© John Wiley & Sons Ltd
All articles accepted from 14 August 2012 are published under the terms of the Creative Commons Attribution License. Articles accepted before this date were published under the agreement as stated in the final article.
Edited By: Louis Bernatchez
Impact Factor: 4.916
ISI Journal Citation Reports © Ranking: 2011: 9/45 (Evolutionary Biology)
Online ISSN: 1752-4571
Evolutionary Applications publishes papers of interest to a diverse audience including evolutionary biologists, ecologists, biomedical researchers, environmental consultants and biologists within industry, government and health care. Papers published in Evolutionary Applications should be accessible to this broad readership, both in terms of the types questions being asked, and in the interpretation of the results.
We receive many papers that are scientifically sound but that do not sufficiently integrate the applied or practical aspects of the study throughout the paper. At minimum, authors are required to include explicit statements or paragraphs in the introduction and discussion documenting how the study informs practical questions from an evolutionary standpoint, and how the results are broadly applicable.
The journal is especially interested in papers that make contributions to fundamental questions in evolutionary biology using study systems that are of practical or applied importance.
In general, papers published in Evolutionary Applications use evolutionary concepts, theories, and methods (field, experimental, laboratory, genomics, mathematical modelling, computer simulations) to address topics including, but not limited to: agriculture, aquaculture, biomedicine, biotechnology, climate change, conservation biology, disease biology, forestry, invasion biology, and fisheries and wildlife management.
Table of Contents
|1. Article Publication Charge||6. Open Access Agreement|
|2. Manuscript Categories||7. Proofs and Offprints|
|3. Submitting your Manuscript Online||8. Online Production Tracking|
|4. Preparing your Manuscript||9. Early View|
|5. Data Sharing/Archiving||10. Referrals|
Article Publication Charge
Evolutionary Applications is an open access journal, and you or your funder will be required to pay an article publication charge on acceptance. For more details on charges and available discounts, please see here.
The journal publishes three main types of articles: Original Research, Synthesis, and Perspective.
- Original Research articles - these papers report novel research projects that yield valuable insights into topics within our coverage.
- Synthesis - these papers analyze and synthesize recent findings in the biological sciences that are of interest to the readership of the journal. These articles should both review recent work and incorporate findings from both recent and past developments. They should present a new and synthetic perspective of those results.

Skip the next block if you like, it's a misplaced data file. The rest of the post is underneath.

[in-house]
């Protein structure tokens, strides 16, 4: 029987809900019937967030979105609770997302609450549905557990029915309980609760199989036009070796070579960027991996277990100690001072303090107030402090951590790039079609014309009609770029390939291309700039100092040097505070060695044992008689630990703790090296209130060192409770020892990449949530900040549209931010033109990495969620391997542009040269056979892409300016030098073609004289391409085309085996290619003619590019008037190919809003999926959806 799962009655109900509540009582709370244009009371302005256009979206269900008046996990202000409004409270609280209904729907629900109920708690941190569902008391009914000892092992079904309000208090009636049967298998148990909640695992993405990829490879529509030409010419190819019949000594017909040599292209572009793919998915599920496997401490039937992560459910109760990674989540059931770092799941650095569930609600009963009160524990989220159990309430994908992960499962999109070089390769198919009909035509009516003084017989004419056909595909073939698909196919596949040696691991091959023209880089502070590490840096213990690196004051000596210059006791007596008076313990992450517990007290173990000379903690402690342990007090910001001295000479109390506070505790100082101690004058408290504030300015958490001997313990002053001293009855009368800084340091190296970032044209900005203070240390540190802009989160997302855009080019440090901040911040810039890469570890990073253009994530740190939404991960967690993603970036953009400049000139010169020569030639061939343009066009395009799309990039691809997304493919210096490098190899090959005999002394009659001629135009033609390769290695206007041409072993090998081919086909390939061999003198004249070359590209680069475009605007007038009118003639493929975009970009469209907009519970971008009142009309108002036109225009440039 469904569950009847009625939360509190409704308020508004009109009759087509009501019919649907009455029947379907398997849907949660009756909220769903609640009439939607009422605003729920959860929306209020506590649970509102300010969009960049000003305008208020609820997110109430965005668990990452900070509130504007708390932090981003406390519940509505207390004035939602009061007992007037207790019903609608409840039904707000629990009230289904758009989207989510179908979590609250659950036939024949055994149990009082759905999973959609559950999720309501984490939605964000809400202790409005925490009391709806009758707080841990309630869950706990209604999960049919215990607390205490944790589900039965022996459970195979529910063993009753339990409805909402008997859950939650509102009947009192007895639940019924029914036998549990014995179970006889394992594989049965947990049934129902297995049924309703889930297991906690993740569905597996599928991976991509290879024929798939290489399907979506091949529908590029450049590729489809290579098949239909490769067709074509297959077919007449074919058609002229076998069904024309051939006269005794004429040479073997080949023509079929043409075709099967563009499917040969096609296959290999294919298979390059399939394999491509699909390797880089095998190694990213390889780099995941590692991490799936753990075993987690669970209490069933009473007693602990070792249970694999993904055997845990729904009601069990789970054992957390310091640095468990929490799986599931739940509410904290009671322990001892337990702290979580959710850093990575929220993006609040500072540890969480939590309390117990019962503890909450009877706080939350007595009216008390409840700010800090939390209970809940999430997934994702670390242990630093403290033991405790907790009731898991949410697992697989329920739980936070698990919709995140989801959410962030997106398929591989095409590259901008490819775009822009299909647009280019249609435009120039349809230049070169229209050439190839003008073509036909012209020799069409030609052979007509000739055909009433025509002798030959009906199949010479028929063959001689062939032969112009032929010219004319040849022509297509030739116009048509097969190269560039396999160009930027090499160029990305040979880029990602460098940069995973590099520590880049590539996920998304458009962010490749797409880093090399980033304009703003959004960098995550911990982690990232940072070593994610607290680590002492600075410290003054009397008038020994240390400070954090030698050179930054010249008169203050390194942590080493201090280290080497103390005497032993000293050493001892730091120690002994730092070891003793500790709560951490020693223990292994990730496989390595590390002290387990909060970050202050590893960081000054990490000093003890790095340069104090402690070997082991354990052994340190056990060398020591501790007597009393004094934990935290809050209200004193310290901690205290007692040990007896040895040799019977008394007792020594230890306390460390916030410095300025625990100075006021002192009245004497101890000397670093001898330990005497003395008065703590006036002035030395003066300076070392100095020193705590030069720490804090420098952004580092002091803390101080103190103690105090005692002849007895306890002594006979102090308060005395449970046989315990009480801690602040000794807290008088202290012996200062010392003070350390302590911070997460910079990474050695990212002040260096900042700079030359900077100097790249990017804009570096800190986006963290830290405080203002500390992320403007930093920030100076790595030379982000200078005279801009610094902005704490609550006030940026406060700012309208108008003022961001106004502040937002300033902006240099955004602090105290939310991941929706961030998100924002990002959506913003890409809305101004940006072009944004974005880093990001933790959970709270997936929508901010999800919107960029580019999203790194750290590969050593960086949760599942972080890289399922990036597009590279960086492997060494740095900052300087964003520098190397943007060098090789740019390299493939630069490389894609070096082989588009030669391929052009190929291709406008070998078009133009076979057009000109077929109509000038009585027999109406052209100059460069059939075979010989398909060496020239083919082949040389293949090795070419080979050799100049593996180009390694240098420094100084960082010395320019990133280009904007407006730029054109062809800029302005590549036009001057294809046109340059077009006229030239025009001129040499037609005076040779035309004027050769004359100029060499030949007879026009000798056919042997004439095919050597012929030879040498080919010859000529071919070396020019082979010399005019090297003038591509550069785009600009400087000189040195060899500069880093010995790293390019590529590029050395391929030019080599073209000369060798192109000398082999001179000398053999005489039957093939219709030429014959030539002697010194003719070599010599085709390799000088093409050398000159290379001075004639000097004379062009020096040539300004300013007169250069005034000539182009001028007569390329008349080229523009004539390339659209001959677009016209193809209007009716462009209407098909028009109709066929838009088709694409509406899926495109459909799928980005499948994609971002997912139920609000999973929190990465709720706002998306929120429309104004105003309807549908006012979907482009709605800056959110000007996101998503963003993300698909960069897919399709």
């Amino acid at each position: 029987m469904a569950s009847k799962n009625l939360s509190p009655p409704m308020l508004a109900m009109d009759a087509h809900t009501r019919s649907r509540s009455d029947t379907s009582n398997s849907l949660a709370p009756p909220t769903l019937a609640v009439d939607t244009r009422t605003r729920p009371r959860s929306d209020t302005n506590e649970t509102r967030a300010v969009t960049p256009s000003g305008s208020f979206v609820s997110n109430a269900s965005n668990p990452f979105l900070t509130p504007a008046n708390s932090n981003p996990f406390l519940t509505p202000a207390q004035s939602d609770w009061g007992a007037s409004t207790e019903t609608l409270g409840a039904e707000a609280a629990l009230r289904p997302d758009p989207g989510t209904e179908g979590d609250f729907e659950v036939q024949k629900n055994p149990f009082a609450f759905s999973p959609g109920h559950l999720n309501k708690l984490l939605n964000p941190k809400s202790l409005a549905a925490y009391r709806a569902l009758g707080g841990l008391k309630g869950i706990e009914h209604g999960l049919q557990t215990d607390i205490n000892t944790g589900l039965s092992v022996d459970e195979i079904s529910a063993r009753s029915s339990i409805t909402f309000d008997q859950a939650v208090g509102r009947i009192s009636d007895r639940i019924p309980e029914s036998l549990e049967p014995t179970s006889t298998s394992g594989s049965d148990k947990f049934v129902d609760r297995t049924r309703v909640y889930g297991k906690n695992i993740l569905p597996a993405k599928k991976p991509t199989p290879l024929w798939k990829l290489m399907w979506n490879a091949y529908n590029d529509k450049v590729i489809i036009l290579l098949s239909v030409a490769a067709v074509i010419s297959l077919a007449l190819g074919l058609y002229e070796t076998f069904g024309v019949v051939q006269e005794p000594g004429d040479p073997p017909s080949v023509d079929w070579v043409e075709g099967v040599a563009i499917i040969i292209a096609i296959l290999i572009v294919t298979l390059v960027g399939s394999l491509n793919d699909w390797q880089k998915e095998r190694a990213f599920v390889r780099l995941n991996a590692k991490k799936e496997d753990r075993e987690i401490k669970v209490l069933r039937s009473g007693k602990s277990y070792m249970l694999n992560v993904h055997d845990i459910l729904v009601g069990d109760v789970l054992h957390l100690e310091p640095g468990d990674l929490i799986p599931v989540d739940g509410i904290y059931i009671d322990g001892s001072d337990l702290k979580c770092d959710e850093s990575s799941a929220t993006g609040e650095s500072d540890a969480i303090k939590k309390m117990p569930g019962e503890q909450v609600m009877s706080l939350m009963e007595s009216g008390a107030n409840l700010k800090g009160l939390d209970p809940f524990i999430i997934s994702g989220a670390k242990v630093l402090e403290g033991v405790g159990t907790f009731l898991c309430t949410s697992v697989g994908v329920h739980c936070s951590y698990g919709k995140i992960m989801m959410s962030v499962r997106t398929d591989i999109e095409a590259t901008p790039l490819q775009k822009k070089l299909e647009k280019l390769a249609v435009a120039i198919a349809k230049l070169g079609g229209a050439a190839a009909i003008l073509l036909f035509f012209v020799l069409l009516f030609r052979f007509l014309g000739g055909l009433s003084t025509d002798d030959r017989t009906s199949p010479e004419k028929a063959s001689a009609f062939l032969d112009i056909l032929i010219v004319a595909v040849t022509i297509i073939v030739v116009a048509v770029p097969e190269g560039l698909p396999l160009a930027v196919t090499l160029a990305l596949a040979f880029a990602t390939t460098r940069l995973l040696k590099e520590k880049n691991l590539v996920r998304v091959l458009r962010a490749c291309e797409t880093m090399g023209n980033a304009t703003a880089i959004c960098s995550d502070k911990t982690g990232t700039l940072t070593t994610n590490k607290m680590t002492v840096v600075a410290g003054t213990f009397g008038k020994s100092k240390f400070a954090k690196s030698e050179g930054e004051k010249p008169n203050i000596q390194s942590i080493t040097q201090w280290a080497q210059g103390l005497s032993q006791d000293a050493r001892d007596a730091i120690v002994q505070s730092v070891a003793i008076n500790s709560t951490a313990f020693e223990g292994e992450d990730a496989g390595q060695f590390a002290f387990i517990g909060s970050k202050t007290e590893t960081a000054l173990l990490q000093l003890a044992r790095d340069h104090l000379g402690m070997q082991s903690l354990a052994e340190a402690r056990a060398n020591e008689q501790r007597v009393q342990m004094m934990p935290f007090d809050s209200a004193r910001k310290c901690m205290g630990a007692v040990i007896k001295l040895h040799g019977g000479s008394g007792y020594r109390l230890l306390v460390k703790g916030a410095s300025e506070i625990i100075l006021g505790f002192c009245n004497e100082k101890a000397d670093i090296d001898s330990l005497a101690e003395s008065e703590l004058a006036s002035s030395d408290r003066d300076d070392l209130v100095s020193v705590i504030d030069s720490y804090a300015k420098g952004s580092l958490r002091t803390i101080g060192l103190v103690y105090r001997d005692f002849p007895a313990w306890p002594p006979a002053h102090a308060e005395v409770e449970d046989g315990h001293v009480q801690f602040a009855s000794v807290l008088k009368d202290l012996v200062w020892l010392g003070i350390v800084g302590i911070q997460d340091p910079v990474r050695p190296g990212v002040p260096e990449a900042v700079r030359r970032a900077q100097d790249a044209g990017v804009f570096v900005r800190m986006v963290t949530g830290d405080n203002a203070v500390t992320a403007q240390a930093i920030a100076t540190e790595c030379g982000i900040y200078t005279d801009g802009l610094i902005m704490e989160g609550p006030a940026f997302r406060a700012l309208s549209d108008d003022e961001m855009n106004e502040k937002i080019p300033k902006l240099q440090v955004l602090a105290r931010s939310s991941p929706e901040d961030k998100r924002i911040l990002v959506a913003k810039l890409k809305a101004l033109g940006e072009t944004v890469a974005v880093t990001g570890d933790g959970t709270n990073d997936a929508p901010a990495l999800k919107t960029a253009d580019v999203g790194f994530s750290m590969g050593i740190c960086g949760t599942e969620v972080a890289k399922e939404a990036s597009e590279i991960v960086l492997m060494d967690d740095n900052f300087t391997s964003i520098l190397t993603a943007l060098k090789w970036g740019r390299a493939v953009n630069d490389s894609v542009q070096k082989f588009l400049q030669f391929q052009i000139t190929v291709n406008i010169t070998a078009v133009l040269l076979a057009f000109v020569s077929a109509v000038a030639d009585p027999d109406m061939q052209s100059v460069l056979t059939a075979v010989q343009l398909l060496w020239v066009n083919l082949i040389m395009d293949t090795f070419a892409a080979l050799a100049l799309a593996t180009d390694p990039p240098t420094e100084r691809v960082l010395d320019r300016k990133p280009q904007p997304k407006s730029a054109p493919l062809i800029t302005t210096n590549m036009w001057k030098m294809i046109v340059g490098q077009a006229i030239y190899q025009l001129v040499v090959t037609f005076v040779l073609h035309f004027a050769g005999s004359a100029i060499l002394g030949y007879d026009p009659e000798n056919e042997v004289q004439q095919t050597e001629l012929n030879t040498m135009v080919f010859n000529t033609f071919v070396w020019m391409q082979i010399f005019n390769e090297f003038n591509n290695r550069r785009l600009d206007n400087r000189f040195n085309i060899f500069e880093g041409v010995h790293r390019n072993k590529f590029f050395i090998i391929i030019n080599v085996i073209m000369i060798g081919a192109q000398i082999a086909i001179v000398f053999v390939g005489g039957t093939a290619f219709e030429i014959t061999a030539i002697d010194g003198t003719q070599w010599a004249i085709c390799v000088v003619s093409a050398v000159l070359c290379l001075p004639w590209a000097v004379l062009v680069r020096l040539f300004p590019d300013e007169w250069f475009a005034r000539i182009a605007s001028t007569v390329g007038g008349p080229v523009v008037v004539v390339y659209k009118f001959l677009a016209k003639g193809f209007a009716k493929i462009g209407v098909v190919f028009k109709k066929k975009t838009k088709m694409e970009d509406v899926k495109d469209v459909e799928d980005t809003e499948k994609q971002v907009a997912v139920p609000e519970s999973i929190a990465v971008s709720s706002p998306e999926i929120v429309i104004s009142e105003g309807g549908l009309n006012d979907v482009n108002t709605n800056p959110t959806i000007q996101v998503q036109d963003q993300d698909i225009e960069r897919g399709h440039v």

- Perspectives - these manuscripts express new points of view or set out speculations based on a scholarly review of recently published works. Such manuscripts can be speculative and provocative, as a means of encouraging debate. They must go beyond the works being reviewed and include discussions of new directions, and/or resolutions to old questions.
Evolutionary Applications also welcomes Comments on recently published articles in the journal, and brief News articles (non peer-reviewed) reviewing or previewing symposia, conferences or workshops relevant to the scope of the journal. The journal is also interested in receiving proposals for relevantly-themed special issues. The journal does not publish methodological papers.
i. Online submission process
Manuscripts should be submitted online at: http://mc.manuscriptcentral.com/eva
Explicit instructions can be found on the Manuscript Central site. Please contact the journal office (firstname.lastname@example.org) or use the Manuscript Central online ‘help’ function if you encounter any difficulties with the online submission process.
You will be asked to input all authors’ names and contact information, information about the manuscript (e.g. number of words, figures, tables), and also you will be asked to paste the abstract into a separate window. Please note that the input box for the abstract only allows for 200 words.
ii. Uploading the title page and main document
Important: Evolutionary Applications uses double blind reviewing
To try to minimize bias in the peer-review process, Evolutionary Applications typically does not give reviewers access to the authors’ names.